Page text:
Distress over lack of action to tackle child heart deaths

A North East MP who persuaded the Government to improve treatment guidelines for young heart patients has reacted angrily to news that most of the NHS is ignoring the advice.

A year ago, Stockton South MP Dari Taylor was celebrating after the Government announced it was adopting her proposals that could reduce the death toll from rare heart defects.

She became involved in the campaign after a number of sudden, unexplained deaths involving young people in the region.

They included brother and sister Anne-Marie and Daniel Readshaw, from Ferryhill, County Durham, who died two years apart.

Mrs Taylor convinced the Government that better screening of young people could save lives by identifying people who are at risk of sudden cardiac death and providing guidelines for managing their conditions.

But a year after the changes to the National Service Framework, a survey by the heart charity CRY (Cardiac Risk in the Young) has revealed that 97 per cent of primary care trusts have failed to develop a strategy for putting into practice any of the proposals.

Last night, Mrs Taylor, who threatened to push through a Private Members Bill to improve screening for young people with rare heart conditions before the Government gave in, spoke of her distress at the lack of progress.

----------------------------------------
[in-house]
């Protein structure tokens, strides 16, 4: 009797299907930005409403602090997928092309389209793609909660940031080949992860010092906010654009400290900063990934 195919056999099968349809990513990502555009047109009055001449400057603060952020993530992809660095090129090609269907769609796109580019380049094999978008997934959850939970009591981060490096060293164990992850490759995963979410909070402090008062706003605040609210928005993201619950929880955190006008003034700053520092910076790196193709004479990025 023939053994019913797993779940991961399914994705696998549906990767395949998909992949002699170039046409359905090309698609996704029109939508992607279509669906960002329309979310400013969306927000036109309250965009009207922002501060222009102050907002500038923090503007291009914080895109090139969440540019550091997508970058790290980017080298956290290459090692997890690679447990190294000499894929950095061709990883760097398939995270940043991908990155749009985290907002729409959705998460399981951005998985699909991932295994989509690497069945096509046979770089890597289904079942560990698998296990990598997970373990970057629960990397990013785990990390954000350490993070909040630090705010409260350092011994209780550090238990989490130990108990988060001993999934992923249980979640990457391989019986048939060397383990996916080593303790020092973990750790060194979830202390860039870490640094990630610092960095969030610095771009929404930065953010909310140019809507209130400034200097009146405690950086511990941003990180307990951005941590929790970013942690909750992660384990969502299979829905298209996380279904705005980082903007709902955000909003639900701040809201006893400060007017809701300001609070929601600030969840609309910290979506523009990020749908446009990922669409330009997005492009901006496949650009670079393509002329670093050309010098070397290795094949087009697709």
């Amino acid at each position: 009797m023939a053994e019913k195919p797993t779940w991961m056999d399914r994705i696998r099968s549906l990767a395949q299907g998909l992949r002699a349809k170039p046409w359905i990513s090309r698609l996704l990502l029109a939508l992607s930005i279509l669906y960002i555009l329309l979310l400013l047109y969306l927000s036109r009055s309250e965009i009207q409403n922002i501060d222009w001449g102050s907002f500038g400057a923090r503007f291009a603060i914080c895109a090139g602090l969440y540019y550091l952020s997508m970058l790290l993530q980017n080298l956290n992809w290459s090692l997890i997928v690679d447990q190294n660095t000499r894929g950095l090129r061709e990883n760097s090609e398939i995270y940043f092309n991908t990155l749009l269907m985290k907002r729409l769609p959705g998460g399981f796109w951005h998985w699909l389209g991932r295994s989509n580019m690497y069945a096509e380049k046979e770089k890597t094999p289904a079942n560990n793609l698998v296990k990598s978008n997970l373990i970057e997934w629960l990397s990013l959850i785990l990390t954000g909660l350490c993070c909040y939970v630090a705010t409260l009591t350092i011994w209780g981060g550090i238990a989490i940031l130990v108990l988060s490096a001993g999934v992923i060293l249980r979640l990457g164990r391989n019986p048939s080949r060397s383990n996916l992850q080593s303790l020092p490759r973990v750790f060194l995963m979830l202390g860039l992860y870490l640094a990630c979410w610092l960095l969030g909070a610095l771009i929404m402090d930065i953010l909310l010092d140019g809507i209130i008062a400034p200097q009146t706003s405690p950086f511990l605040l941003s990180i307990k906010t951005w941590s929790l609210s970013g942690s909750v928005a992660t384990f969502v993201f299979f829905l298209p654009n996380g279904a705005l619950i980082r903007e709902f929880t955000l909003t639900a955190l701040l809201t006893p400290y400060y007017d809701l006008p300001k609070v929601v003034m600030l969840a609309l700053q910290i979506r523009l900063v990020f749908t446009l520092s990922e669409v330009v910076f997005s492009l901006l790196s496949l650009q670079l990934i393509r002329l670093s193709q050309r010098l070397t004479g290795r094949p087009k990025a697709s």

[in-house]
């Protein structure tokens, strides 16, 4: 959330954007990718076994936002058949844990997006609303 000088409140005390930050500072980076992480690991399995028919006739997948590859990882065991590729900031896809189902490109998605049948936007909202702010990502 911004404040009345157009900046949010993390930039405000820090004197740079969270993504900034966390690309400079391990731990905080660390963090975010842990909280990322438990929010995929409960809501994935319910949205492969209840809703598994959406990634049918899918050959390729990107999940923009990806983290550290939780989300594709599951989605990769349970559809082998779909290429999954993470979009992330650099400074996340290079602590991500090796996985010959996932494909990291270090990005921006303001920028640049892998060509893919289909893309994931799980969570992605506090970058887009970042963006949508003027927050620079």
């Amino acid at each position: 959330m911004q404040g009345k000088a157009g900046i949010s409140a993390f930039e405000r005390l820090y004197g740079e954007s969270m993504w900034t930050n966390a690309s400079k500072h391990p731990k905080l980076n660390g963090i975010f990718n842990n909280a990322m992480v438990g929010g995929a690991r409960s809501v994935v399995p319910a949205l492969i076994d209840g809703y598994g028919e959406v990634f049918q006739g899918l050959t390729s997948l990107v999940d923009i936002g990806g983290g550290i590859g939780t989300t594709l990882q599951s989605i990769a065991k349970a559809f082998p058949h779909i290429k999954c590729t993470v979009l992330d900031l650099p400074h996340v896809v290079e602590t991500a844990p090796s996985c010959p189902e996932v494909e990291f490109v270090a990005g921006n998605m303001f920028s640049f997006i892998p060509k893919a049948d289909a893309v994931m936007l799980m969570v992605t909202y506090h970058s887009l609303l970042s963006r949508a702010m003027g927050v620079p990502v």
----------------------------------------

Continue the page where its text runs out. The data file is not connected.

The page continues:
She said: "It was me that got the minister to understand that we were facing a situation of young people suddenly dying when, through screening, we could have done so much to have prevented that taking place."

But she said that, despite the changes to guidelines, nothing appeared to be happening.

Mrs Taylor said: "It really makes me feel very distressed. We have put this model of medical delivery together and it is very obvious that it is not being picked up."

The MP said GPs did not appear to be sending young people with suspected undiagnosed heart conditions to see a specialist, even when they had complained of breathlessness or blackouts.

CRY has responded by calling on MPs to put pressure on the Government to ensure implementation of the strategy.

Anne-Marie and Daniel Readshaw are thought to have been victims of sudden cardiac death syndrome.

Last night, their grandmother, Kath Conroy, said: "It is very disappointing and annoying when we have gone to the trouble of having this big awareness campaign, yet nothing seems to be happening."